The Trade and Agriculture Commission, set up in response to public and industry concerns over food standards, released a report in March detailing new guidelines for agricultural trade post-Brexit. The guidelines call for liberalised trade in food and agriculture with other countries, balanced out by a commitment to “international leadership by the UK on climate, environment, animal welfare and ethical trade”. But what does this mean for the animals?
The Commission’s report outlines a set of Government recommendations that indicate an encouraging level of respect for animal welfare in trade. As the UK negotiates Free Trade Deals with other countries, we must ensure animal welfare standards are protected and enhanced. The Commission recommends a lead minister should be positioned within Government, with specific responsibility in elevating global standards on environment and animal welfare in international forums to ensure these standards are adhered to.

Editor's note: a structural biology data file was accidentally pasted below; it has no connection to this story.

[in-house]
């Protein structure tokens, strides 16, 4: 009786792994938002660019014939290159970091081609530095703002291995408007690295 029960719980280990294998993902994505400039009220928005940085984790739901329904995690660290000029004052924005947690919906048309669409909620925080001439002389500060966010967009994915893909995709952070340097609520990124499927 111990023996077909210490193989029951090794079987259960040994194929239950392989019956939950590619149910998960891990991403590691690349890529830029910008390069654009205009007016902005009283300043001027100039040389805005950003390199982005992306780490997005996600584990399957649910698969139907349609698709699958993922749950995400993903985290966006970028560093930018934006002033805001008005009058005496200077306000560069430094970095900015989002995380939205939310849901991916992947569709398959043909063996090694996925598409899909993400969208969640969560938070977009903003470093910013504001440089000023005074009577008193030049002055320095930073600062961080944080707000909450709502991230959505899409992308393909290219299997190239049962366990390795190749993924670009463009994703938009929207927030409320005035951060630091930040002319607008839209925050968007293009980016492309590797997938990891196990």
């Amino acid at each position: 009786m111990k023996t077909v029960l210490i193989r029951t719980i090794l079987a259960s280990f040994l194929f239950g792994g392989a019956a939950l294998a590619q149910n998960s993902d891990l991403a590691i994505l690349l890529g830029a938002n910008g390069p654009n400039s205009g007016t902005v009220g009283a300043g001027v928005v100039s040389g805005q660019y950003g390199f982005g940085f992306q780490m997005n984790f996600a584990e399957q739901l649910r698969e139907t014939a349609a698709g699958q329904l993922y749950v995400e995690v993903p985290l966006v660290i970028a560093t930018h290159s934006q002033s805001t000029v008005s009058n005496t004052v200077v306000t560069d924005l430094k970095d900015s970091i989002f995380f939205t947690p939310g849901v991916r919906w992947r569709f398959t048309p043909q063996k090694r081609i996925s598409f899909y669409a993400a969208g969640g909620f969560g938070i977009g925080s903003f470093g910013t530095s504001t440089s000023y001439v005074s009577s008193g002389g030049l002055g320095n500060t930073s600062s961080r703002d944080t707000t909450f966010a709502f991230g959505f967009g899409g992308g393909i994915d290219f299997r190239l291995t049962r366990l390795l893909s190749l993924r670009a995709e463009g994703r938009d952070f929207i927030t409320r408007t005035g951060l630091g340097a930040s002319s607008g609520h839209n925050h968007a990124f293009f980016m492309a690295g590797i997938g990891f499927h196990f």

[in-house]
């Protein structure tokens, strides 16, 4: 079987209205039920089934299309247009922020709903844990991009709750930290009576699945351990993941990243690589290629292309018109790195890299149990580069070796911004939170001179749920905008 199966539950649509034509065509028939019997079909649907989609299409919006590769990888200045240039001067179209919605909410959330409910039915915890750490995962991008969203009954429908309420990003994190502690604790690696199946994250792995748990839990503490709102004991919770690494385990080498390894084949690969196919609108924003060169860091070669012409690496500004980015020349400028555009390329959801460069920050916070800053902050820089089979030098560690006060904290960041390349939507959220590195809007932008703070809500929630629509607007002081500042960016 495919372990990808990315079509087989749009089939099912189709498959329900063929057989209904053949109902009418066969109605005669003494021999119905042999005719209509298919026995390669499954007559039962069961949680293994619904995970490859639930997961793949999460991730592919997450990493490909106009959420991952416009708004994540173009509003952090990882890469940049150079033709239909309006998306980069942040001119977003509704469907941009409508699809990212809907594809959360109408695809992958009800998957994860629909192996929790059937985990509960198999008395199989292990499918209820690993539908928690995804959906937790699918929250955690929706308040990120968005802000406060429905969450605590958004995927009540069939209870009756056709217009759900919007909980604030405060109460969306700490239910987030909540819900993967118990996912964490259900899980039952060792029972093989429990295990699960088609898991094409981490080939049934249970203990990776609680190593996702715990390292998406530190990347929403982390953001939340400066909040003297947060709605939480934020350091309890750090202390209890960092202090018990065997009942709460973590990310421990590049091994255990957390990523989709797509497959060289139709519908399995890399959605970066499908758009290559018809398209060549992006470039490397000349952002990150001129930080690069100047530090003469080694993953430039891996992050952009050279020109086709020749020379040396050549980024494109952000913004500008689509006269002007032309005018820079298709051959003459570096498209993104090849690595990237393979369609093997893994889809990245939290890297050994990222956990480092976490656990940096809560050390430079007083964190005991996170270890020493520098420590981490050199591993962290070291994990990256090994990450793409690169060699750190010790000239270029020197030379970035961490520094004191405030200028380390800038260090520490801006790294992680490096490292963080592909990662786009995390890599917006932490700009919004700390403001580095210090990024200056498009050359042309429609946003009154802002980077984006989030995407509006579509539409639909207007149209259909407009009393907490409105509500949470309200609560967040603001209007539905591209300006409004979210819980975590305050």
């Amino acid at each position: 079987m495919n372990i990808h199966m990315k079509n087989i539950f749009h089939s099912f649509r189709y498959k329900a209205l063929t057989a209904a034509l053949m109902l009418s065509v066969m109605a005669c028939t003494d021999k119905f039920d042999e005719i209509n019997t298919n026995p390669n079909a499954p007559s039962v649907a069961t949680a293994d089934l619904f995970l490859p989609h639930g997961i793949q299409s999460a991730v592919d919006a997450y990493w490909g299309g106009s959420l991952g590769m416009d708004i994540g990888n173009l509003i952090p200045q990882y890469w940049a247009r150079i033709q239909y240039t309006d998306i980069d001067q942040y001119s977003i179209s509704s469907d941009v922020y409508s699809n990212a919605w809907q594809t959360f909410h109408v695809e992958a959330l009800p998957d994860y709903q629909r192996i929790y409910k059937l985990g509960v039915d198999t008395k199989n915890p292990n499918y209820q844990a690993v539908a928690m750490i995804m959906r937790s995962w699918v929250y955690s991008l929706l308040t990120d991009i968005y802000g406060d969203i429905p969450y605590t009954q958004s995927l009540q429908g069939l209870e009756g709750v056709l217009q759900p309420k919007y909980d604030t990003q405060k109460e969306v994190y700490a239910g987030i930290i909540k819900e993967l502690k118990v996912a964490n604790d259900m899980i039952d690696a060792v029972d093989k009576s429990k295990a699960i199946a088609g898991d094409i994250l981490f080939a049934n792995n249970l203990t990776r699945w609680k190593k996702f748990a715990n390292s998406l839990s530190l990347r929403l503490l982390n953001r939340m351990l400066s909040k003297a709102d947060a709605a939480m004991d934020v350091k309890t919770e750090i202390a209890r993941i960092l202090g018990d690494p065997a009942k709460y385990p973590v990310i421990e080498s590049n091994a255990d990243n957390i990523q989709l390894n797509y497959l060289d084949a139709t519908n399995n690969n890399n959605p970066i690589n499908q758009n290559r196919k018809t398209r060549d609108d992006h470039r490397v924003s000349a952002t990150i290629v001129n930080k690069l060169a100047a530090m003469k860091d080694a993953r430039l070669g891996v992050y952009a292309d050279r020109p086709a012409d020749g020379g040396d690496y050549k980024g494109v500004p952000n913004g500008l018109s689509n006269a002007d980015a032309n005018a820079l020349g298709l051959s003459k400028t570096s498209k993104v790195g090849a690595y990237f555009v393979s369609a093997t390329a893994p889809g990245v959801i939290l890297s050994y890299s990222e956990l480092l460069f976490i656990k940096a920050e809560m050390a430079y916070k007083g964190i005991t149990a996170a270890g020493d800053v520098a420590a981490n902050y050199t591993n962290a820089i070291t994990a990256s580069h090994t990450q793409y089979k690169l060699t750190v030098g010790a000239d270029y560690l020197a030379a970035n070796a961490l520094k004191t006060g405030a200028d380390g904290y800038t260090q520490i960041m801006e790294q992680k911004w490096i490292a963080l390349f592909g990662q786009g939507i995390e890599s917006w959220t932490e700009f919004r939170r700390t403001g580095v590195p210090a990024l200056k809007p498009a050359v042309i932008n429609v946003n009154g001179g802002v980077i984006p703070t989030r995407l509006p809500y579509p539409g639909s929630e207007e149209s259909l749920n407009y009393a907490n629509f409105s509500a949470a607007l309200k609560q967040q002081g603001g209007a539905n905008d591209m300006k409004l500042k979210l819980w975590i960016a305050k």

The report addresses the huge opportunity ahead of the UK Government to demonstrate global leadership on animal welfare standards, by setting trade policy that makes it impossible to import animal products that have been farmed to lower standards than our own. In doing so, we would be supporting the UK’s food and agricultural industry and responding to consumer concern over the import of chlorinated chickens or hormone-treated beef.
For the first time in 47 years, the UK Government has the autonomy to negotiate independent trade deals, and it is vital that these put our farm animal welfare standards at the forefront. If the Government adhere to the proposals from the Commission to safeguard our standards and maintain tariffs on products that are either illegal to produce in this country or fall below our standards, we can guarantee that the food we eat will not be compromised by Brexit.
Our food is safe, healthy, affordable, produced in a way which does not harm the planet, respects the dignity of animals and provides proper reward for those involved.
Trade and Agriculture Commission